[Author Prev][Author Next][Thread Prev][Thread Next][Author Index][Thread Index]

Re: Anonymity easily thwarted by flooding network with relays?

On Thu, Nov 18, 2010 at 06:19:03PM -0800, Theodore Bagwell wrote:
> Some of you may be aware of the paper,"Cyber Crime Scene Investigations
> (C2SI) through Cloud Computing"
> (http://www.cs.uml.edu/~xinwenfu/paper/SPCC10_Fu.pdf) which illustrates
> a feasible method of invalidating the anonymity afforded by Tor.

I just took a brief look through it. I wish they'd included analysis of
guard nodes in their equations -- because relays take several days or
more to get the Guard flag, and clients only rotate their guards monthly,
the equations in this paper are misleading and their conclusions like
"99% if the user connects three times" and "the network forensics section
may last for a few hours [and still be effective]" are also misleading.

That isn't to say that the general point is wrong -- I think with the
current size of the Tor network, a well-funded adversary could run enough
relays that he will have a high probability of deanonymizing users. We
sure do need to get a larger network if we want to raise the cost of
these attacks. But at some point somebody should run the numbers to
find out how much it would cost in practice. (These numbers might also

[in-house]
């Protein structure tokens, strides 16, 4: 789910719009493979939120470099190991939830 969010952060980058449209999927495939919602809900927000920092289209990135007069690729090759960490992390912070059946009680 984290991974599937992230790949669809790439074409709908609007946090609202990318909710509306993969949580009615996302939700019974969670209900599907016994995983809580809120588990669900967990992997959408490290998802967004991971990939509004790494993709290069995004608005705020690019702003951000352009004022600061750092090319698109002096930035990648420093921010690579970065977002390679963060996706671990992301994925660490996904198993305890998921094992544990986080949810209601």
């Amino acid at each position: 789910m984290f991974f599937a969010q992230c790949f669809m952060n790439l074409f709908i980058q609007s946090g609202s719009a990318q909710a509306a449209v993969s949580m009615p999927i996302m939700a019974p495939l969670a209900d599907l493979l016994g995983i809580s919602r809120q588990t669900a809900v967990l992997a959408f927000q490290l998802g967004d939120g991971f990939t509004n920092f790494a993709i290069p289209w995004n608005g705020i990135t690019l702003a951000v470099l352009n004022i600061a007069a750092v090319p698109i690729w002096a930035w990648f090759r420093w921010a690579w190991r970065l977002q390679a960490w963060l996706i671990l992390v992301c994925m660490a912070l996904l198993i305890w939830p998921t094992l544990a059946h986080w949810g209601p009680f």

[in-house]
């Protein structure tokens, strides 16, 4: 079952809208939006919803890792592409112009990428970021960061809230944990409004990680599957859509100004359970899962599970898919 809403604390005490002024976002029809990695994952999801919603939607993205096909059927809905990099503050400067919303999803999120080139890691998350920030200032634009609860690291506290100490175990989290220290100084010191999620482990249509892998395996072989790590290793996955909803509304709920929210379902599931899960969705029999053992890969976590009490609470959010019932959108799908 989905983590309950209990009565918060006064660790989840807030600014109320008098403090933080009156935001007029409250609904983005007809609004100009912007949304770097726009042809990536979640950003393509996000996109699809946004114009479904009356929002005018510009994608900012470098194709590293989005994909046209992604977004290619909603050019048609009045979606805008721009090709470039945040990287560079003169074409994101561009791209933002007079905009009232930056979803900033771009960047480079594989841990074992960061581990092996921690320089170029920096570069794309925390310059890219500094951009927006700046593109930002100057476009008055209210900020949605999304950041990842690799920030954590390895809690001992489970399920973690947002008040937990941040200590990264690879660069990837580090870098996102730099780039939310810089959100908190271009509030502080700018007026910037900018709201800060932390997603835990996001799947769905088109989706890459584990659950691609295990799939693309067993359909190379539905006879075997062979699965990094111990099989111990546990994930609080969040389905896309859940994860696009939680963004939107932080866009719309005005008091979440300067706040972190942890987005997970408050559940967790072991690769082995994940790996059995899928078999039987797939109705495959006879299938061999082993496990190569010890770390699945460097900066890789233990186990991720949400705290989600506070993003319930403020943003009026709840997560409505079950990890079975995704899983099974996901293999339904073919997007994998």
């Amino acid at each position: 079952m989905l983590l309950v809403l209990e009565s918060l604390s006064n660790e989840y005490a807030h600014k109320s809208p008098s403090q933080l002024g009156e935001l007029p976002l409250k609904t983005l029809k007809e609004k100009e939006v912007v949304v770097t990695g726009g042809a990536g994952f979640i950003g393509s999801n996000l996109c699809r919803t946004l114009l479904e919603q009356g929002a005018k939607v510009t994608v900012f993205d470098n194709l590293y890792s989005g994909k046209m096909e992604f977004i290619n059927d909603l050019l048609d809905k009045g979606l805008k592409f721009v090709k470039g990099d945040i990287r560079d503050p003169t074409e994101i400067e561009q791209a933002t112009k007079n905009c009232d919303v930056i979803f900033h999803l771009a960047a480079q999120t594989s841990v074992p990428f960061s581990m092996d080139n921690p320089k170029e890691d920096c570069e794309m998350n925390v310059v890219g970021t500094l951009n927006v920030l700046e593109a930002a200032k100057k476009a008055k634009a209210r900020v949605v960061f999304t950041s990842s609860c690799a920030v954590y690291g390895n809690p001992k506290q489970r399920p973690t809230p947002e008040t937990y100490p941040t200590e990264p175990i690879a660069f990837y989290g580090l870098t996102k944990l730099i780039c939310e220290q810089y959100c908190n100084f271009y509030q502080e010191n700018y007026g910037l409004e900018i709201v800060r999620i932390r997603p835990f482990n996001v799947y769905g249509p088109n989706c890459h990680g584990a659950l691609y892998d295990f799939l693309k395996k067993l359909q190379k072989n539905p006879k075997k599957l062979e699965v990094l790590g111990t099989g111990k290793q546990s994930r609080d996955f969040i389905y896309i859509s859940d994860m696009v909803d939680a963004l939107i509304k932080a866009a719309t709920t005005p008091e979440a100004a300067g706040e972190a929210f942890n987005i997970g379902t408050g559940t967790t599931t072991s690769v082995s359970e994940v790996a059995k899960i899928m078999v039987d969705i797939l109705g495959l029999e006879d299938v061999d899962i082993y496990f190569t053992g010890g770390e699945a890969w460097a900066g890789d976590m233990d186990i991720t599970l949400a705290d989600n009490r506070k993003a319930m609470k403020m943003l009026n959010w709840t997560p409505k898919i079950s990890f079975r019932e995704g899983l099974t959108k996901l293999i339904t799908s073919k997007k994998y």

convince us to change the parameters like "3 guards" and "30 days".)

We should also take the next step in our bandwidth measurement authorities
at some point -- right now the directory authorities put in a better
estimate for your bandwidth _once we have a better estimate_, and use the
self-advertised bandwidth until that point. I think that's a security
flaw. We could cap the believed self-advertised bandwidth at something
like 100KB. It would mean that newly volunteering relays would take even
longer before they're usefully contributing. The step after that would
be to accelerate the initial measurements on new relays, to narrow the
window where we don't have an opinion on bandwidth weight.

There's also an open research question on how to combine Mike Perry's
measurements (which are more accurate at high bandwidths) with Robin
Snyder's measurements (which are more accurate at low bandwidths). I
know Mike would love to have some help there.

> I nominate this paper as a founding reason why Tor should permit users
> to increase the number of relay nodes used in each circuit above the
> current value of 3...

No, that won't work. The key vulnerability is the first-last correlation
attack, which doesn't care how many hops your path has (as long
as it's at least two). You can read more about it from the various
freehaven.net/anonbib/ links in this blog post about a related topic:


To unsubscribe, send an e-mail to majordomo@xxxxxxxxxxxxxx with
unsubscribe or-talk    in the body. http://archives.seul.org/or/talk/